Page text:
Maria Lassnig – Undressed

“Who forced us to look at old naked women?” Cries one review. “A sensational exhibition of anxiety” claims another. In her own words, Maria Lassnig illustrated …truth.

Maria_LassnigMaria Lassnig, You or Me, 2008, oil on canvas.

Who is Maria Lassnig?

Maria Lassnig (1919-2014) was an austrian painter known for her self portraits and focus on what she termed ‘body awareness’. Her intention was to capture all of the ephemeral, instable, and strange sensations that we feel as “The truth,” she once proclaimed, “resides in the emotions produced in the physical shell”.

Lassnig has a long history of works but what ties them all together is their humanity. She typically paints herself though in various guises, and does this because the art must come from her feelings within, not from photographs or models. She frequently paints with her eyes closed.  

Maria_Lassnig_Three_Ways_Of_Being
Maria Lassnig, 3 Ways of Being, 2004, oil on canvas.

Maria Lassnig’s Work

And what does she convey? The uniquely human phenomenon of embarrassment that bridges mind and body. Pulsating fleshy hues almost contained in the frame of a body but wavering, spilling out of its sides, and deforming its structure; her work acutely expresses the way in which the thoughts in our head can seige our body causing one to sweat or go weak at the knees.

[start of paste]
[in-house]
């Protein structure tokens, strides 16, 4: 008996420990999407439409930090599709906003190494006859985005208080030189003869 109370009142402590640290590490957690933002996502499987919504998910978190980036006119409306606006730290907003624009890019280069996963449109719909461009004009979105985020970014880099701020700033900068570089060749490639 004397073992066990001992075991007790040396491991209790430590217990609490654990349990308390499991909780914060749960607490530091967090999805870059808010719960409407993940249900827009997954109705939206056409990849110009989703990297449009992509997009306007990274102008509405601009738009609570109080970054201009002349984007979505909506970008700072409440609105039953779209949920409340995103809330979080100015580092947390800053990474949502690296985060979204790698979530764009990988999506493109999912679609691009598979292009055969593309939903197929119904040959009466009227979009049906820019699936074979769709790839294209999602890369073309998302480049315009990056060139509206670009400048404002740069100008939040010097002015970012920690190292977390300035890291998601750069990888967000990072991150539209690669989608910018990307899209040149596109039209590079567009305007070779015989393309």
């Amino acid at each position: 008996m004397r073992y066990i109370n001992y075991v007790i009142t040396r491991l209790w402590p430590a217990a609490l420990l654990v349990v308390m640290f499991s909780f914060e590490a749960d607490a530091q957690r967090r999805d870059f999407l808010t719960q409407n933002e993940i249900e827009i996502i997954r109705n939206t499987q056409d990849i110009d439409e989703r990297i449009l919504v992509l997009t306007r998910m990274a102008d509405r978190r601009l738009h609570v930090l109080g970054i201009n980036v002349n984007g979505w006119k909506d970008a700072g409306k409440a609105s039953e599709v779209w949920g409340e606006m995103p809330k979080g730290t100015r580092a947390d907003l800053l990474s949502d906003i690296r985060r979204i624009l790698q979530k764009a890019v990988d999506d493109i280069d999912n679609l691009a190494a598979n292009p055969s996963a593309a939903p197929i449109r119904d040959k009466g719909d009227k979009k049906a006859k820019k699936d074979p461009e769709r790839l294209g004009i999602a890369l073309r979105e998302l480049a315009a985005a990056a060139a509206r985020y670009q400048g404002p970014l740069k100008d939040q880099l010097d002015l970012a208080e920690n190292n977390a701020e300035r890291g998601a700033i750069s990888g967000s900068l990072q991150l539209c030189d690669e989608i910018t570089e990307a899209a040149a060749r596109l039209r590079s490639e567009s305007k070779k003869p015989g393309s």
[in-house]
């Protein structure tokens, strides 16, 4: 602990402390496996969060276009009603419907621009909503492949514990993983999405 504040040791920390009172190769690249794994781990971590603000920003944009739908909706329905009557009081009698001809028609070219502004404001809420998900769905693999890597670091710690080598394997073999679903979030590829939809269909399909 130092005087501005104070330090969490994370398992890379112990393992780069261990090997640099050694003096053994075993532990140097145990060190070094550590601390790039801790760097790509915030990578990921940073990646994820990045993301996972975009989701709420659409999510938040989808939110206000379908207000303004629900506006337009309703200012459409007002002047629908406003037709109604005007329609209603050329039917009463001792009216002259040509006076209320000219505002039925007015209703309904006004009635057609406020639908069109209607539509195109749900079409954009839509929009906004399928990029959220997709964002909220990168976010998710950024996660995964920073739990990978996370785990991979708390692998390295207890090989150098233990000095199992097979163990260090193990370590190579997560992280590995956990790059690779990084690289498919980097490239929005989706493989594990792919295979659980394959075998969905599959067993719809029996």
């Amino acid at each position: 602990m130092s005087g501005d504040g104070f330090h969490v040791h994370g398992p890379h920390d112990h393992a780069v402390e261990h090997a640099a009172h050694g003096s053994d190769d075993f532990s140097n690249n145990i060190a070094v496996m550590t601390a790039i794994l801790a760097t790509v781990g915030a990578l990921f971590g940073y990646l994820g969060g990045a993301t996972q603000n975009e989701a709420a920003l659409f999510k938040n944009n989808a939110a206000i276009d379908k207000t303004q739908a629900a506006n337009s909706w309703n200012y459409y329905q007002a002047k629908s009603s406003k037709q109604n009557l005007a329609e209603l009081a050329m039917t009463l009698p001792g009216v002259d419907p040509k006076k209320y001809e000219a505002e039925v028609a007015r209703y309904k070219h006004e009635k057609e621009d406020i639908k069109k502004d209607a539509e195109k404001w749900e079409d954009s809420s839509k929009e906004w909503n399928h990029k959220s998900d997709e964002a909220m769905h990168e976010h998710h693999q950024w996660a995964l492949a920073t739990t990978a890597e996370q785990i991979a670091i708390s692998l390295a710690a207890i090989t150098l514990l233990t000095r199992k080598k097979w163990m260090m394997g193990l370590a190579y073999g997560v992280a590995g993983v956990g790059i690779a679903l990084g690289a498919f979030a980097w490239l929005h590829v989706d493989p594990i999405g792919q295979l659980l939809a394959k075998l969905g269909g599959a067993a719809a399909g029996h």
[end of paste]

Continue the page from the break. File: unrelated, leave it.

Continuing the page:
Maria_lassing_grab_the_bull_by_the_hornsMaria Lassnig, Grab The Bull By The Horns, mid-1880’s, oil on canvas.

Maria Lassnig was one of the most influential modern-day painters and a leading figure for women artists. As the first woman awarded the Grand Austrian State Prize in 1988, the first woman to hold professorship at the University of Applied Art Vienna and prized with the Austrian Decoration for Science and Art in 2005, she has been adequately recognised for her enormous talent.

She has exhibited in some of the most renowned galleries in the world such as MoMa, the Tate and The Serpentine Galleries as well as showing at Art Basel. If you want to see more of her works The Albertine Gallery in Vienna will be celebrating what would have been Lassnig’s 100th birthday by hosting a retrospective September 2019 to 1st December 2019.

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